Huckabee Wins Help to Define Republican Race

Even without any more wins, the underdog has made an impact

Huckabee shows strength, but it's unlikely that he can win.

Huckabee shows strength, but it's unlikely that he can win.

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Mike Huckabee's five-state victory on Super Tuesday surprised nearly everyone but, perhaps, the Arkansas governor himself. Despite his wins, the Baptist preacher and bass-guitar player's campaign for the Republican nomination may have already reached its highest note.

Though Huckabee's wins across the South showed his strength as a vote getter in a crucial region of the country, the simple delegate math makes it all but impossible for him to secure the party nomination, political analysts say.

But Mitt Romney's decision to drop out last Thursday showed the power an underdog can have in tipping the balance of the race. "He's in a position to be very influential," says Larry Sabato, director of the University of Virginia's Center for Politics. "But he's not going to be the nominee."

The conservative factor. Part of the problem for Huckabee is the demographics of the states in the upcoming primaries. His victories in West Virginia, Tennessee, Georgia, Alabama, and Arkansas have relied heavily—though not exclusively—on socially conservative and evangelical Christians, a group more limited in states like Wisconsin, Ohio, and Maryland. Exit polls showed that Huckabee voters largely opposed abortion and attended church, although Huckabee did draw more independents than McCain did in all but one of his victory states, Tennessee.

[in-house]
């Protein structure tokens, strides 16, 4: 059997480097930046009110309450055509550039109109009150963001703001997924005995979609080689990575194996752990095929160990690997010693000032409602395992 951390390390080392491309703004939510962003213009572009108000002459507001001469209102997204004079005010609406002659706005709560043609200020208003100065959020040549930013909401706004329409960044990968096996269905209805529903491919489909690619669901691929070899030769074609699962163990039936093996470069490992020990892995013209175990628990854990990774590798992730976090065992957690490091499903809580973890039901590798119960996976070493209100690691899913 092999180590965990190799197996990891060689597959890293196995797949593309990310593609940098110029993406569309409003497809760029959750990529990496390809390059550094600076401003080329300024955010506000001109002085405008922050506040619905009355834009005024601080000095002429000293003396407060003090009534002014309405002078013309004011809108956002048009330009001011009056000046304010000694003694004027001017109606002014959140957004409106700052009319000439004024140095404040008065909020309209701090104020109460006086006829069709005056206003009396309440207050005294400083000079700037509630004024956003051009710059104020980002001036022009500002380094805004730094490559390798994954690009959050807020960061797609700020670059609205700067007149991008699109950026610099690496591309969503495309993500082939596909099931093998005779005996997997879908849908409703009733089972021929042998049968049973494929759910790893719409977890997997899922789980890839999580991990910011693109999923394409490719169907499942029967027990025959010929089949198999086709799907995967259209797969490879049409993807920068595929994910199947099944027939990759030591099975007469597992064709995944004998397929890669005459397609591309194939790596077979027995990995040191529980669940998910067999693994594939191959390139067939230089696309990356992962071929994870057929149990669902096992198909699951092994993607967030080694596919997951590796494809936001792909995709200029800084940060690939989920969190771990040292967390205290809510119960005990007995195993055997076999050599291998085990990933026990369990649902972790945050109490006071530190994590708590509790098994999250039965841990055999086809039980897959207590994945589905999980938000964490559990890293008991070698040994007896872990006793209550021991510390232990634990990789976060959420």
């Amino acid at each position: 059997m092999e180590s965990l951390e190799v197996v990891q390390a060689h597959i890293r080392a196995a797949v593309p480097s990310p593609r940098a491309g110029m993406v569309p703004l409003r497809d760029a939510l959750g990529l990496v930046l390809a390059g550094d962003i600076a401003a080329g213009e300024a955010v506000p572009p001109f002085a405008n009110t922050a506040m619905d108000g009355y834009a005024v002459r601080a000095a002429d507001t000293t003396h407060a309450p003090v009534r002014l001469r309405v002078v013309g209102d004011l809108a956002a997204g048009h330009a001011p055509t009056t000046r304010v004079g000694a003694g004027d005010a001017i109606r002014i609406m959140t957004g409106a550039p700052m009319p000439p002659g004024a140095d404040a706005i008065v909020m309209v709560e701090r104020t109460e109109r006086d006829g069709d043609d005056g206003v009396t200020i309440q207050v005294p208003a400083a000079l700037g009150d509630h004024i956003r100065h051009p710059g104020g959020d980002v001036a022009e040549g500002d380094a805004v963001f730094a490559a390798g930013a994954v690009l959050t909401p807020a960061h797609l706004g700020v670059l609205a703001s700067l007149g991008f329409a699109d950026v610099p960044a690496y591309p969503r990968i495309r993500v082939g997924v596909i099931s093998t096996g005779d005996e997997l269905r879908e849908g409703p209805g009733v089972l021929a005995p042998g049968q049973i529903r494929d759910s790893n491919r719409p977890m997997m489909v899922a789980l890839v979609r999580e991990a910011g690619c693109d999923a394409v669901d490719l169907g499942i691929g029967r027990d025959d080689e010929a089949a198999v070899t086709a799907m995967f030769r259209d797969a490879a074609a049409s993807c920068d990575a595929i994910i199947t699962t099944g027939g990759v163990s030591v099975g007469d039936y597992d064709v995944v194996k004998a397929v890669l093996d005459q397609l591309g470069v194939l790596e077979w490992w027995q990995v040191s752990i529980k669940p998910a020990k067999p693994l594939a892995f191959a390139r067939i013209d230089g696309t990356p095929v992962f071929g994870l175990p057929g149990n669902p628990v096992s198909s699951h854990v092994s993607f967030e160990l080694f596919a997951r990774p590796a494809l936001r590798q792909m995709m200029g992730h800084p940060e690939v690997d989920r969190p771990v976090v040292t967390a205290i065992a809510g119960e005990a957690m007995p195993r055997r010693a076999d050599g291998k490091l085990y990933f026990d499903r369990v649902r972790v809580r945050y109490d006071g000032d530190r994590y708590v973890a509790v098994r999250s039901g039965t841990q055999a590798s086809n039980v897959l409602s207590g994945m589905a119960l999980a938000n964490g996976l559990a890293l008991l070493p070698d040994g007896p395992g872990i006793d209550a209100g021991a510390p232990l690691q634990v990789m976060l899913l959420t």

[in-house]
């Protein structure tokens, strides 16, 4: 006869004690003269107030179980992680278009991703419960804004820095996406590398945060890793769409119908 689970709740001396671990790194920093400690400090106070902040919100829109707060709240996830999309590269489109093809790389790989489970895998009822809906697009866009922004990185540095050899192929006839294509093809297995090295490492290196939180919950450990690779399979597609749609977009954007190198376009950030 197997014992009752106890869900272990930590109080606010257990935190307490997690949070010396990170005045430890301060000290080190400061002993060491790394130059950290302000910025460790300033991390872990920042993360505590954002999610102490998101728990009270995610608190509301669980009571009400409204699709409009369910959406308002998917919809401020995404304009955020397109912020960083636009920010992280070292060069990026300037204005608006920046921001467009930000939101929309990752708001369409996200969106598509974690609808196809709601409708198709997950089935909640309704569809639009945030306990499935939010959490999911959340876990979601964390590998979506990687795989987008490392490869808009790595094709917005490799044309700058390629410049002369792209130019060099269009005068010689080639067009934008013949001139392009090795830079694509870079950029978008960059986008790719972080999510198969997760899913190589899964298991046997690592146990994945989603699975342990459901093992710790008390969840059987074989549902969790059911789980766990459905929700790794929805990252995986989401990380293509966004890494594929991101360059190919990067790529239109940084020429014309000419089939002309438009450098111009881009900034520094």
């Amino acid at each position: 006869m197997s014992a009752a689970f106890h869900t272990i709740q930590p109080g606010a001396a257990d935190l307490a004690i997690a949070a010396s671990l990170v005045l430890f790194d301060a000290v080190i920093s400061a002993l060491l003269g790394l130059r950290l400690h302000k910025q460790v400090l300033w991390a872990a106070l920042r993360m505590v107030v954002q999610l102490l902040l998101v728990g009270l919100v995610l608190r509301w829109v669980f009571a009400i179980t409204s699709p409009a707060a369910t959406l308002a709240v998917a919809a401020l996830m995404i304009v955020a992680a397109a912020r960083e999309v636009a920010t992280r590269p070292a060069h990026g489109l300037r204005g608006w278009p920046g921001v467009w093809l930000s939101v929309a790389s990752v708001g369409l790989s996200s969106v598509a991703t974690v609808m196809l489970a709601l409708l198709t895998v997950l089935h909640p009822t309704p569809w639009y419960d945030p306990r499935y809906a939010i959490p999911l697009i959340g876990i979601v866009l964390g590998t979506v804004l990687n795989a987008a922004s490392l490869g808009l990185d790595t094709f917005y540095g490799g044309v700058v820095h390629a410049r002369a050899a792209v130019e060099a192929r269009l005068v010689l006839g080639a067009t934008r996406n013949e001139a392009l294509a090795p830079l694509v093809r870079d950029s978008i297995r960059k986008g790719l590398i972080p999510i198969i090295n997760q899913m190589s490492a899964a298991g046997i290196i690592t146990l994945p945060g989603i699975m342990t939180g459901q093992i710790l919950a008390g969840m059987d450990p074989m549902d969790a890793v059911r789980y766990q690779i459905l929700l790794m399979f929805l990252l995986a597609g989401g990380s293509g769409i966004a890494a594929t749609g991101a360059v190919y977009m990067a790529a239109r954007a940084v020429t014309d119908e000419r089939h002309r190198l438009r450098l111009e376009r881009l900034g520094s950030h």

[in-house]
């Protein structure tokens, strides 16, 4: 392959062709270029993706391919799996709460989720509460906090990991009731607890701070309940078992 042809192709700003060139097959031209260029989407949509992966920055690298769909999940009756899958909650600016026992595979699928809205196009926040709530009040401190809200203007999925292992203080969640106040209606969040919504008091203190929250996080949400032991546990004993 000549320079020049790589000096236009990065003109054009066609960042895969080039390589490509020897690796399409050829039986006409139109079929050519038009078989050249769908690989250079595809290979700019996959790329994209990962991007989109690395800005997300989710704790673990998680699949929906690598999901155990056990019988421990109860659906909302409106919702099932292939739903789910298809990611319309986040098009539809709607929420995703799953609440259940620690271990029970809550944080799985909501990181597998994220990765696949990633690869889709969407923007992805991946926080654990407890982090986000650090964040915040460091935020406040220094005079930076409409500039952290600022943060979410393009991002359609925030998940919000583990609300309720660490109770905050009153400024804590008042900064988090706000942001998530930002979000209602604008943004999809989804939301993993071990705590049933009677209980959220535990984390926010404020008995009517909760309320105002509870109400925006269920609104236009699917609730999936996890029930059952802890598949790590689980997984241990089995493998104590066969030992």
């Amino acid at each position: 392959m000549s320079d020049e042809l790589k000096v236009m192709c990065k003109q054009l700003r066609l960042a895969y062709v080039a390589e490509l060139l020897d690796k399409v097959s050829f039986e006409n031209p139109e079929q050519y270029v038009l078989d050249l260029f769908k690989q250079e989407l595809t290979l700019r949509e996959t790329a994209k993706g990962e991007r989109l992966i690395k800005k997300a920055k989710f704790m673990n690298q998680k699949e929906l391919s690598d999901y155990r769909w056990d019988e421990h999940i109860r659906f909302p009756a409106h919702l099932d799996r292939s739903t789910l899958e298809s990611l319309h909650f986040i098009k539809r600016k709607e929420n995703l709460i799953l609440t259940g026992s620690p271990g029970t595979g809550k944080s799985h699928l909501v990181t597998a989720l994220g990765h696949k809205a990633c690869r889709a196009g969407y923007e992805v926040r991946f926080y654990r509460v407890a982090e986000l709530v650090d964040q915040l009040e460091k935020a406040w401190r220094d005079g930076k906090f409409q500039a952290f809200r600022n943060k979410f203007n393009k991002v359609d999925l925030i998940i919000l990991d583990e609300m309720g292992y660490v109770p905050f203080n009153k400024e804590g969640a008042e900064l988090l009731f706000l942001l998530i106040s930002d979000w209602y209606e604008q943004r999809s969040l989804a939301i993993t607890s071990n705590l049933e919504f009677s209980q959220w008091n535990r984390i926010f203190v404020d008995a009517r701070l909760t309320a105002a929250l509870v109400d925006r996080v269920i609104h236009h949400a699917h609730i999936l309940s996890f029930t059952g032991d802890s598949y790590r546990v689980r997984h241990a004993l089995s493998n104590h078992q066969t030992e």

The next state with a solidly conservative base is Mississippi, which doesn't have an election until March 11. (The primary in Louisiana, which also has a strong evangelical voting bloc, is largely a beauty contest unless any one candidate gets more than half the vote.)

But Huckabee's campaign is hardly sitting still. His backers say the big win has generated more interest. He has planned visits to many of the upcoming states and is trying to translate his win into financial fuel for his campaign.

"We certainly expect to stay on," says Alice Stewart, campaign spokesperson. "Governor Huckabee has never been a quitter."

Huckabee's numbers in states like Missouri, where he came in second with 32 percent of the vote, made sure that McCain, not Romney, took the lead. Ultimately, Huckabee's vote totals helped to push Romney out of the race for good.

What's more, Huckabee's resurgence last week showed the continued strength of the evangelicals, a voting bloc that front-runner John McCain has had trouble reaching. By pulling in the votes on a shoestring budget, Huckabee's campaign, political analysts say, has positioned him well for a possible vice presidential slot—or at least as a kingmaker at the party's convention. (For the record, his campaign says he's still running for the No. 1 slot.)

Of course, part of the lesson from Super Tuesday is that Huckabee's campaign is full of surprises. "Huckabee has confounded political prognosticators from Day 1," says Keith Haller, head of the Maryland-based polling company Potomac Inc. "You don't want to underestimate him, that's for sure."